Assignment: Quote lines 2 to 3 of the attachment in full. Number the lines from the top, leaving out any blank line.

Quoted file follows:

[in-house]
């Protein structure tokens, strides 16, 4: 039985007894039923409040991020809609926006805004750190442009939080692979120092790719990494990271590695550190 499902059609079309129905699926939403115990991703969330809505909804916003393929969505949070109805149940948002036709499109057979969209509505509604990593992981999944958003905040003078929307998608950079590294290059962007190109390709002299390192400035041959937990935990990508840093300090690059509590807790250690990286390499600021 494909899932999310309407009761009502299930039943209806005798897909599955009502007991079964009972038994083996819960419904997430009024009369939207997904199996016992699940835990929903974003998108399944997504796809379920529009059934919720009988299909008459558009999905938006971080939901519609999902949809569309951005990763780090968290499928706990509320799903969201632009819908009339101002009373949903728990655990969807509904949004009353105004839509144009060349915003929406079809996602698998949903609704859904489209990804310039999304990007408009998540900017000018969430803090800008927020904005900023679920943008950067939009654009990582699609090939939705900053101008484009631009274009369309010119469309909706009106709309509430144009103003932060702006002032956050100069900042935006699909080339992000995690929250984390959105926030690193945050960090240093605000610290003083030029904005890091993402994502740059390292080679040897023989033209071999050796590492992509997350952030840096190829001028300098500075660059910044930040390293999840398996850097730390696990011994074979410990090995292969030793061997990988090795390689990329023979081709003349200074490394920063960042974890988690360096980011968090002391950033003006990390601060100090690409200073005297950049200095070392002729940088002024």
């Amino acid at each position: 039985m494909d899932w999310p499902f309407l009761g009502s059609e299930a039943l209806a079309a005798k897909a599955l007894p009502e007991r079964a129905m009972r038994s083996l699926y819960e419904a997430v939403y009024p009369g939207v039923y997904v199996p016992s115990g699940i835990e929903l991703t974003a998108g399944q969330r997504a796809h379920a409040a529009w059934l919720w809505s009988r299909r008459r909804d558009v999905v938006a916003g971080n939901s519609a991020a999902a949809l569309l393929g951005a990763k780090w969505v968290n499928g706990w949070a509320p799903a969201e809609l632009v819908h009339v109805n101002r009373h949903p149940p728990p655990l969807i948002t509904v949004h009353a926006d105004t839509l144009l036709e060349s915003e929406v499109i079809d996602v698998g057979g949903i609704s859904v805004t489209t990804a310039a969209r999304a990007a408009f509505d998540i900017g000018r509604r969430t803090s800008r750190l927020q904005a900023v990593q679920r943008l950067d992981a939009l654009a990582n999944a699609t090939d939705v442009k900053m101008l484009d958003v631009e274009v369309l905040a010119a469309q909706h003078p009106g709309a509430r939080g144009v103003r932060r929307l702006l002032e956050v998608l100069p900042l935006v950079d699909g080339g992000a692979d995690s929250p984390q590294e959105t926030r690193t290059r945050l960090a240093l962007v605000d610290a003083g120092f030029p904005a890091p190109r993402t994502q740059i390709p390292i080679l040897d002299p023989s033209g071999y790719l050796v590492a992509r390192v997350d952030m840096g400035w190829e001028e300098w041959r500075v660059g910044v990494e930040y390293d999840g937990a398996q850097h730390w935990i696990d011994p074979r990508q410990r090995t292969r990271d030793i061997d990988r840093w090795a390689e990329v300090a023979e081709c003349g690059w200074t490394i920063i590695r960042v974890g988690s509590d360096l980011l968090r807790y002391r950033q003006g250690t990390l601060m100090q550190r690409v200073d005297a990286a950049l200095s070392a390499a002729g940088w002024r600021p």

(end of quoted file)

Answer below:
């Protein structure tokens, strides 16, 4: 039985007894039923409040991020809609926006805004750190442009939080692979120092790719990494990271590695550190 499902059609079309129905699926939403115990991703969330809505909804916003393929969505949070109805149940948002036709499109057979969209509505509604990593992981999944958003905040003078929307998608950079590294290059962007190109390709002299390192400035041959937990935990990508840093300090690059509590807790250690990286390499600021 494909899932999310309407009761009502299930039943209806005798897909599955009502007991079964009972038994083996819960419904997430009024009369939207997904199996016992699940835990929903974003998108399944997504796809379920529009059934919720009988299909008459558009999905938006971080939901519609999902949809569309951005990763780090968290499928706990509320799903969201632009819908009339101002009373949903728990655990969807509904949004009353105004839509144009060349915003929406079809996602698998949903609704859904489209990804310039999304990007408009998540900017000018969430803090800008927020904005900023679920943008950067939009654009990582699609090939939705900053101008484009631009274009369309010119469309909706009106709309509430144009103003932060702006002032956050100069900042935006699909080339992000995690929250984390959105926030690193945050960090240093605000610290003083030029904005890091993402994502740059390292080679040897023989033209071999050796590492992509997350952030840096190829001028300098500075660059910044930040390293999840398996850097730390696990011994074979410990090995292969030793061997990988090795390689990329023979081709003349200074490394920063960042974890988690360096980011968090002391950033003006990390601060100090690409200073005297950049200095070392002729940088002024």
């Amino acid at each position: 039985m494909d899932w999310p499902f309407l009761g009502s059609e299930a039943l209806a079309a005798k897909a599955l007894p009502e007991r079964a129905m009972r038994s083996l699926y819960e419904a997430v939403y009024p009369g939207v039923y997904v199996p016992s115990g699940i835990e929903l991703t974003a998108g399944q969330r997504a796809h379920a409040a529009w059934l919720w809505s009988r299909r008459r909804d558009v999905v938006a916003g971080n939901s519609a991020a999902a949809l569309l393929g951005a990763k780090w969505v968290n499928g706990w949070a509320p799903a969201e809609l632009v819908h009339v109805n101002r009373h949903p149940p728990p655990l969807i948002t509904v949004h009353a926006d105004t839509l144009l036709e060349s915003e929406v499109i079809d996602v698998g057979g949903i609704s859904v805004t489209t990804a310039a969209r999304a990007a408009f509505d998540i900017g000018r509604r969430t803090s800008r750190l927020q904005a900023v990593q679920r943008l950067d992981a939009l654009a990582n999944a699609t090939d939705v442009k900053m101008l484009d958003v631009e274009v369309l905040a010119a469309q909706h003078p009106g709309a509430r939080g144009v103003r932060r929307l702006l002032e956050v998608l100069p900042l935006v950079d699909g080339g992000a692979d995690s929250p984390q590294e959105t926030r690193t290059r945050l960090a240093l962007v605000d610290a003083g120092f030029p904005a890091p190109r993402t994502q740059i390709p390292i080679l040897d002299p023989s033209g071999y790719l050796v590492a992509r390192v997350d952030m840096g400035w190829e001028e300098w041959r500075v660059g910044v990494e930040y390293d999840g937990a398996q850097h730390w935990i696990d011994p074979r990508q410990r090995t292969r990271d030793i061997d990988r840093w090795a390689e990329v300090a023979e081709c003349g690059w200074t490394i920063i590695r960042v974890g988690s509590d360096l980011l968090r807790y002391r950033q003006g250690t990390l601060m100090q550190r690409v200073d005297a990286a950049l200095s070392a390499a002729g940088w002024r600021p």